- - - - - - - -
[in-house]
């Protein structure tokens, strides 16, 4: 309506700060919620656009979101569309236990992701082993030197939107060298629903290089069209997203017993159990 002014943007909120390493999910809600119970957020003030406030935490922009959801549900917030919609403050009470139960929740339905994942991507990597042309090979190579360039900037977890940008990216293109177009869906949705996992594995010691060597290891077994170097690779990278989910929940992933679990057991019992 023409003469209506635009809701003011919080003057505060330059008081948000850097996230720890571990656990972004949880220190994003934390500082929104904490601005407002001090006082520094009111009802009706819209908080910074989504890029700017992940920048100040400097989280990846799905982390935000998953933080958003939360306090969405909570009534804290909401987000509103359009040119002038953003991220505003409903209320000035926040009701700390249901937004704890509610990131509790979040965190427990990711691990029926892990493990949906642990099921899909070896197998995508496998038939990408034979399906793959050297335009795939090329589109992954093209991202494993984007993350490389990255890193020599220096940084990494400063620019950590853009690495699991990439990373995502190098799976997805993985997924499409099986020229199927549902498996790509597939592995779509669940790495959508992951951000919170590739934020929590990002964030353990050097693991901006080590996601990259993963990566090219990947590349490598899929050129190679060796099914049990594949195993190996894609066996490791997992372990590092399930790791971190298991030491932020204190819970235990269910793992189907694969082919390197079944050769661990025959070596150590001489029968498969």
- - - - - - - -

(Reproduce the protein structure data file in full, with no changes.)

[in-house]
């Protein structure tokens, strides 16, 4: 309506700060919620656009979101569309236990992701082993030197939107060298629903290089069209997203017993159990 002014943007909120390493999910809600119970957020003030406030935490922009959801549900917030919609403050009470139960929740339905994942991507990597042309090979190579360039900037977890940008990216293109177009869906949705996992594995010691060597290891077994170097690779990278989910929940992933679990057991019992 023409003469209506635009809701003011919080003057505060330059008081948000850097996230720890571990656990972004949880220190994003934390500082929104904490601005407002001090006082520094009111009802009706819209908080910074989504890029700017992940920048100040400097989280990846799905982390935000998953933080958003939360306090969405909570009534804290909401987000509103359009040119002038953003991220505003409903209320000035926040009701700390249901937004704890509610990131509790979040965190427990990711691990029926892990493990949906642990099921899909070896197998995508496998038939990408034979399906793959050297335009795939090329589109992954093209991202494993984007993350490389990255890193020599220096940084990494400063620019950590853009690495699991990439990373995502190098799976997805993985997924499409099986020229199927549902498996790509597939592995779509669940790495959508992951951000919170590739934020929590990002964030353990050097693991901006080590996601990259993963990566090219990947590349490598899929050129190679060796099914049990594949195993190996894609066996490791997992372990590092399930790791971190298991030491932020204190819970235990269910793992189907694969082919390197079944050769661990025959070596150590001489029968498969």